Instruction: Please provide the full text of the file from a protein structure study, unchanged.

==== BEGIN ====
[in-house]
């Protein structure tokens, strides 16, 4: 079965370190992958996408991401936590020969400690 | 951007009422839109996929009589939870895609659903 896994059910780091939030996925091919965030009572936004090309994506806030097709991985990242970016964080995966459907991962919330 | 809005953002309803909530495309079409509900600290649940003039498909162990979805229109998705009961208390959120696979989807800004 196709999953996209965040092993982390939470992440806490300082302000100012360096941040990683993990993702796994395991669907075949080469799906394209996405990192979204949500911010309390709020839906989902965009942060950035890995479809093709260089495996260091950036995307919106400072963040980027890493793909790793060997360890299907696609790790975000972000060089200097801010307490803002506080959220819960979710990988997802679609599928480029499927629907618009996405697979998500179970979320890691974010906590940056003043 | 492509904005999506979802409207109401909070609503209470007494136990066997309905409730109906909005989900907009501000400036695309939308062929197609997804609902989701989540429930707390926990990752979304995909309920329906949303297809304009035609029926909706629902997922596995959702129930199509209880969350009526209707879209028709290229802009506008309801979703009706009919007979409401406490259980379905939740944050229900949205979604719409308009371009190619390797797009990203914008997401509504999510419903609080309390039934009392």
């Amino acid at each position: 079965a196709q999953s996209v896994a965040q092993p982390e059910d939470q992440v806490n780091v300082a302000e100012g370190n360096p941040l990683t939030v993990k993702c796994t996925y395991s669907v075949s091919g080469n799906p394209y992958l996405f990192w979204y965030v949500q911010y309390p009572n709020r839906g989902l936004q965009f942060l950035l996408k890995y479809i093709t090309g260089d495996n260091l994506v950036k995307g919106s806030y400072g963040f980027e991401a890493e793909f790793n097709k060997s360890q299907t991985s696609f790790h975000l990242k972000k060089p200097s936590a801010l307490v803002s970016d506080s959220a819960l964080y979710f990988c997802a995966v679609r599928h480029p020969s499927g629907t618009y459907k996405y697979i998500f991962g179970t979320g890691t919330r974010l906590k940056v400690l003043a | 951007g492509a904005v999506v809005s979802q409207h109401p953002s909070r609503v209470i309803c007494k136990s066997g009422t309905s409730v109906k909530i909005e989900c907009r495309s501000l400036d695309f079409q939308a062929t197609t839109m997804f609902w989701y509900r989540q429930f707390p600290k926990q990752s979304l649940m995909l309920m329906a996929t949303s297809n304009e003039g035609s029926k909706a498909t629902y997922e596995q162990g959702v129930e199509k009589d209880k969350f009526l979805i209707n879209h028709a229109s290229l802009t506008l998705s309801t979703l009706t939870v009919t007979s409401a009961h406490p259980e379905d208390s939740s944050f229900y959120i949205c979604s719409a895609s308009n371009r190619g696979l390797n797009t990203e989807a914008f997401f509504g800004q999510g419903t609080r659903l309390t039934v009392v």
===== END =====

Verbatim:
[in-house]
């Protein structure tokens, strides 16, 4: 079965370190992958996408991401936590020969400690 | 951007009422839109996929009589939870895609659903 896994059910780091939030996925091919965030009572936004090309994506806030097709991985990242970016964080995966459907991962919330 | 809005953002309803909530495309079409509900600290649940003039498909162990979805229109998705009961208390959120696979989807800004 196709999953996209965040092993982390939470992440806490300082302000100012360096941040990683993990993702796994395991669907075949080469799906394209996405990192979204949500911010309390709020839906989902965009942060950035890995479809093709260089495996260091950036995307919106400072963040980027890493793909790793060997360890299907696609790790975000972000060089200097801010307490803002506080959220819960979710990988997802679609599928480029499927629907618009996405697979998500179970979320890691974010906590940056003043 | 492509904005999506979802409207109401909070609503209470007494136990066997309905409730109906909005989900907009501000400036695309939308062929197609997804609902989701989540429930707390926990990752979304995909309920329906949303297809304009035609029926909706629902997922596995959702129930199509209880969350009526209707879209028709290229802009506008309801979703009706009919007979409401406490259980379905939740944050229900949205979604719409308009371009190619390797797009990203914008997401509504999510419903609080309390039934009392």
């Amino acid at each position: 079965a196709q999953s996209v896994a965040q092993p982390e059910d939470q992440v806490n780091v300082a302000e100012g370190n360096p941040l990683t939030v993990k993702c796994t996925y395991s669907v075949s091919g080469n799906p394209y992958l996405f990192w979204y965030v949500q911010y309390p009572n709020r839906g989902l936004q965009f942060l950035l996408k890995y479809i093709t090309g260089d495996n260091l994506v950036k995307g919106s806030y400072g963040f980027e991401a890493e793909f790793n097709k060997s360890q299907t991985s696609f790790h975000l990242k972000k060089p200097s936590a801010l307490v803002s970016d506080s959220a819960l964080y979710f990988c997802a995966v679609r599928h480029p020969s499927g629907t618009y459907k996405y697979i998500f991962g179970t979320g890691t919330r974010l906590k940056v400690l003043a | 951007g492509a904005v999506v809005s979802q409207h109401p953002s909070r609503v209470i309803c007494k136990s066997g009422t309905s409730v109906k909530i909005e989900c907009r495309s501000l400036d695309f079409q939308a062929t197609t839109m997804f609902w989701y509900r989540q429930f707390p600290k926990q990752s979304l649940m995909l309920m329906a996929t949303s297809n304009e003039g035609s029926k909706a498909t629902y997922e596995q162990g959702v129930e199509k009589d209880k969350f009526l979805i209707n879209h028709a229109s290229l802009t506008l998705s309801t979703l009706t939870v009919t007979s409401a009961h406490p259980e379905d208390s939740s944050f229900y959120i949205c979604s719409a895609s308009n371009r190619g696979l390797n797009t990203e989807a914008f997401f509504g800004q999510g419903t609080r659903l309390t039934v009392v």